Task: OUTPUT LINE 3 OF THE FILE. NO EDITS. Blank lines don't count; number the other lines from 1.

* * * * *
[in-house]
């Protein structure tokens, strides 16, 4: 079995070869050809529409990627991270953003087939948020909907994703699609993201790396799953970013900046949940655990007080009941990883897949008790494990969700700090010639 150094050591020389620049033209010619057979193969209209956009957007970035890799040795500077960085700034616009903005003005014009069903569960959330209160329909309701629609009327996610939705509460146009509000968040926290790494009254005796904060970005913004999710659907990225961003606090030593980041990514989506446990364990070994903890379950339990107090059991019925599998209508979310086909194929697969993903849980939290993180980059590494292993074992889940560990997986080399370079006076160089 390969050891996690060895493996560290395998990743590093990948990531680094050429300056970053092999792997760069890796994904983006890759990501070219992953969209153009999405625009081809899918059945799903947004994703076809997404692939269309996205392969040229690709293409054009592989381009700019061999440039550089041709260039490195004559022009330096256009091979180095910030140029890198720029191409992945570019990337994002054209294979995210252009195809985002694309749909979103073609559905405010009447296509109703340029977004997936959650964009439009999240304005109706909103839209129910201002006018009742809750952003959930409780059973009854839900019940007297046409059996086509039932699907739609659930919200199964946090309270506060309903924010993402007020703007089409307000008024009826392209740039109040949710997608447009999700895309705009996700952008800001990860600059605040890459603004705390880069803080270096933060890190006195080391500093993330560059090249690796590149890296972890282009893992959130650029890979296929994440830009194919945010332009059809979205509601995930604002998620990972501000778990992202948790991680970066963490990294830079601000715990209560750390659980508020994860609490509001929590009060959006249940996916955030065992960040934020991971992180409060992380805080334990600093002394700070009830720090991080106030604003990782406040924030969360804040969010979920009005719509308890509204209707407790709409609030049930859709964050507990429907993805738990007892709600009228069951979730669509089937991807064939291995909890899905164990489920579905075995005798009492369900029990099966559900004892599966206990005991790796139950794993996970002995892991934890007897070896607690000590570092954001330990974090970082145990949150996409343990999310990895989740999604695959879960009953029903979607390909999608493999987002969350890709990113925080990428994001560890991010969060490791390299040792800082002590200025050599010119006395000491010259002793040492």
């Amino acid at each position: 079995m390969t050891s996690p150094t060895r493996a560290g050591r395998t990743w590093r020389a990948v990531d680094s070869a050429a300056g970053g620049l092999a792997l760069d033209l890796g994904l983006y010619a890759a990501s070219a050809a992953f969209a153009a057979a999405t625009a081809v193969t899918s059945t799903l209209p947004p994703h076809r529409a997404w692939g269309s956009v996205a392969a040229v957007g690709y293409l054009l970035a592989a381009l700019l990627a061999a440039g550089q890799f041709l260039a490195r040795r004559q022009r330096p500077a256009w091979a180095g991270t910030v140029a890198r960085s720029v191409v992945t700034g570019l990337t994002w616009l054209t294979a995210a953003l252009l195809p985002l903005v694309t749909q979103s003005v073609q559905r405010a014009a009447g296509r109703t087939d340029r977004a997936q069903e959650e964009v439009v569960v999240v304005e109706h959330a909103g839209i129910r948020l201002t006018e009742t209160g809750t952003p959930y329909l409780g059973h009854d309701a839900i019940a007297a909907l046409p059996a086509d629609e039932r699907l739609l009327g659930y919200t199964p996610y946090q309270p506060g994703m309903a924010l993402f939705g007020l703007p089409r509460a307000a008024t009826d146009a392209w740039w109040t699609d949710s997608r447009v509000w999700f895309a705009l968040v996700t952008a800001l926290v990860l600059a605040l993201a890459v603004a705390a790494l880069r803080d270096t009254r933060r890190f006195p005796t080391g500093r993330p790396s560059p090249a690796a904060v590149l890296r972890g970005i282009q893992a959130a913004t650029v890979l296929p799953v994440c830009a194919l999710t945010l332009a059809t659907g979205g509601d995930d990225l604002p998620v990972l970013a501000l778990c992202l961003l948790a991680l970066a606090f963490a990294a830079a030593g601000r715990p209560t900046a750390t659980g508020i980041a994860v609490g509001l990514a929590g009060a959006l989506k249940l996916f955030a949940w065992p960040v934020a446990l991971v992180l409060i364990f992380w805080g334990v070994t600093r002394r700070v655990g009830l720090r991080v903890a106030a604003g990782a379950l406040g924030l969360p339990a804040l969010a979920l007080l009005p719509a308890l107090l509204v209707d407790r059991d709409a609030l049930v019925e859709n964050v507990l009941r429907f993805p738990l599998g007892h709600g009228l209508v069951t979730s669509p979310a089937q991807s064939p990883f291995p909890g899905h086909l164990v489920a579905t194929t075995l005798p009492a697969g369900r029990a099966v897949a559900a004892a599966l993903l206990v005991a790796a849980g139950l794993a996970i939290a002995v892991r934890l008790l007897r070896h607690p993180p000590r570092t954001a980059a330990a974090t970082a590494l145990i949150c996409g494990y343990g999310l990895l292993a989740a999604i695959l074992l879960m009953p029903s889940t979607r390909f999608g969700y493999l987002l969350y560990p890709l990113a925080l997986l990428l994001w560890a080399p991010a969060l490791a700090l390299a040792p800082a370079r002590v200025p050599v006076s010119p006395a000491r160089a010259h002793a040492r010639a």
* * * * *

């Amino acid at each position: 079995m390969t050891s996690p150094t060895r493996a560290g050591r395998t990743w590093r020389a990948v990531d680094s070869a050429a300056g970053g620049l092999a792997l760069d033209l890796g994904l983006y010619a890759a990501s070219a050809a992953f969209a153009a057979a999405t625009a081809v193969t899918s059945t799903l209209p947004p994703h076809r529409a997404w692939g269309s956009v996205a392969a040229v957007g690709y293409l054009l970035a592989a381009l700019l990627a061999a440039g550089q890799f041709l260039a490195r040795r004559q022009r330096p500077a256009w091979a180095g991270t910030v140029a890198r960085s720029v191409v992945t700034g570019l990337t994002w616009l054209t294979a995210a953003l252009l195809p985002l903005v694309t749909q979103s003005v073609q559905r405010a014009a009447g296509r109703t087939d340029r977004a997936q069903e959650e964009v439009v569960v999240v304005e109706h959330a909103g839209i129910r948020l201002t006018e009742t209160g809750t952003p959930y329909l409780g059973h009854d309701a839900i019940a007297a909907l046409p059996a086509d629609e039932r699907l739609l009327g659930y919200t199964p996610y946090q309270p506060g994703m309903a924010l993402f939705g007020l703007p089409r509460a307000a008024t009826d146009a392209w740039w109040t699609d949710s997608r447009v509000w999700f895309a705009l968040v996700t952008a800001l926290v990860l600059a605040l993201a890459v603004a705390a790494l880069r803080d270096t009254r933060r890190f006195p005796t080391g500093r993330p790396s560059p090249a690796a904060v590149l890296r972890g970005i282009q893992a959130a913004t650029v890979l296929p799953v994440c830009a194919l999710t945010l332009a059809t659907g979205g509601d995930d990225l604002p998620v990972l970013a501000l778990c992202l961003l948790a991680l970066a606090f963490a990294a830079a030593g601000r715990p209560t900046a750390t659980g508020i980041a994860v609490g509001l990514a929590g009060a959006l989506k249940l996916f955030a949940w065992p960040v934020a446990l991971v992180l409060i364990f992380w805080g334990v070994t600093r002394r700070v655990g009830l720090r991080v903890a106030a604003g990782a379950l406040g924030l969360p339990a804040l969010a979920l007080l009005p719509a308890l107090l509204v209707d407790r059991d709409a609030l049930v019925e859709n964050v507990l009941r429907f993805p738990l599998g007892h709600g009228l209508v069951t979730s669509p979310a089937q991807s064939p990883f291995p909890g899905h086909l164990v489920a579905t194929t075995l005798p009492a697969g369900r029990a099966v897949a559900a004892a599966l993903l206990v005991a790796a849980g139950l794993a996970i939290a002995v892991r934890l008790l007897r070896h607690p993180p000590r570092t954001a980059a330990a974090t970082a590494l145990i949150c996409g494990y343990g999310l990895l292993a989740a999604i695959l074992l879960m009953p029903s889940t979607r390909f999608g969700y493999l987002l969350y560990p890709l990113a925080l997986l990428l994001w560890a080399p991010a969060l490791a700090l390299a040792p800082a370079r002590v200025p050599v006076s010119p006395a000491r160089a010259h002793a040492r010639a």